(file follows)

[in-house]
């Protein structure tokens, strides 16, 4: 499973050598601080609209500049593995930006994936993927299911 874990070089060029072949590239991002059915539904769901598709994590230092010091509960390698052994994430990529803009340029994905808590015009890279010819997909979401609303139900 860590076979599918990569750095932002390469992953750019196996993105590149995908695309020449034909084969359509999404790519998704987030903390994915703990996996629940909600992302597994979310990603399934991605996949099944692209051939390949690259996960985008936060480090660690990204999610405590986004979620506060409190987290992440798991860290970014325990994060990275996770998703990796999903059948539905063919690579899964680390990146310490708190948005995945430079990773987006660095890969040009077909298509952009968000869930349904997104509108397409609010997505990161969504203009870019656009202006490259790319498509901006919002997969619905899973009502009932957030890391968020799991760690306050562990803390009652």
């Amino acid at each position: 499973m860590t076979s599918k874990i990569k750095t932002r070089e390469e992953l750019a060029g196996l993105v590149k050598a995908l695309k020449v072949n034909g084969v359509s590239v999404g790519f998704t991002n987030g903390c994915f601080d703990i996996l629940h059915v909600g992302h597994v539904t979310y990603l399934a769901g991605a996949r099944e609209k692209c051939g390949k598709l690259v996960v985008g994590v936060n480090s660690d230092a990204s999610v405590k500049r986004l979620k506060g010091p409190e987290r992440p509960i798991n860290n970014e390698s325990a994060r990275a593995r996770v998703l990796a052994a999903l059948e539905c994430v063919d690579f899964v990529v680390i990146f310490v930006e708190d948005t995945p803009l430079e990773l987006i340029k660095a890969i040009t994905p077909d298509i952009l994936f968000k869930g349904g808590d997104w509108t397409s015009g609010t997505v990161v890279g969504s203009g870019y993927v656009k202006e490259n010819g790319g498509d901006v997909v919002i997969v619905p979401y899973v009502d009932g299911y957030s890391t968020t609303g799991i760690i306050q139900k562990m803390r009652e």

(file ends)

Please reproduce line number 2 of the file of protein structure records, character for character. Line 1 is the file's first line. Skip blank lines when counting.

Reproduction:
């Protein structure tokens, strides 16, 4: 499973050598601080609209500049593995930006994936993927299911 874990070089060029072949590239991002059915539904769901598709994590230092010091509960390698052994994430990529803009340029994905808590015009890279010819997909979401609303139900 860590076979599918990569750095932002390469992953750019196996993105590149995908695309020449034909084969359509999404790519998704987030903390994915703990996996629940909600992302597994979310990603399934991605996949099944692209051939390949690259996960985008936060480090660690990204999610405590986004979620506060409190987290992440798991860290970014325990994060990275996770998703990796999903059948539905063919690579899964680390990146310490708190948005995945430079990773987006660095890969040009077909298509952009968000869930349904997104509108397409609010997505990161969504203009870019656009202006490259790319498509901006919002997969619905899973009502009932957030890391968020799991760690306050562990803390009652």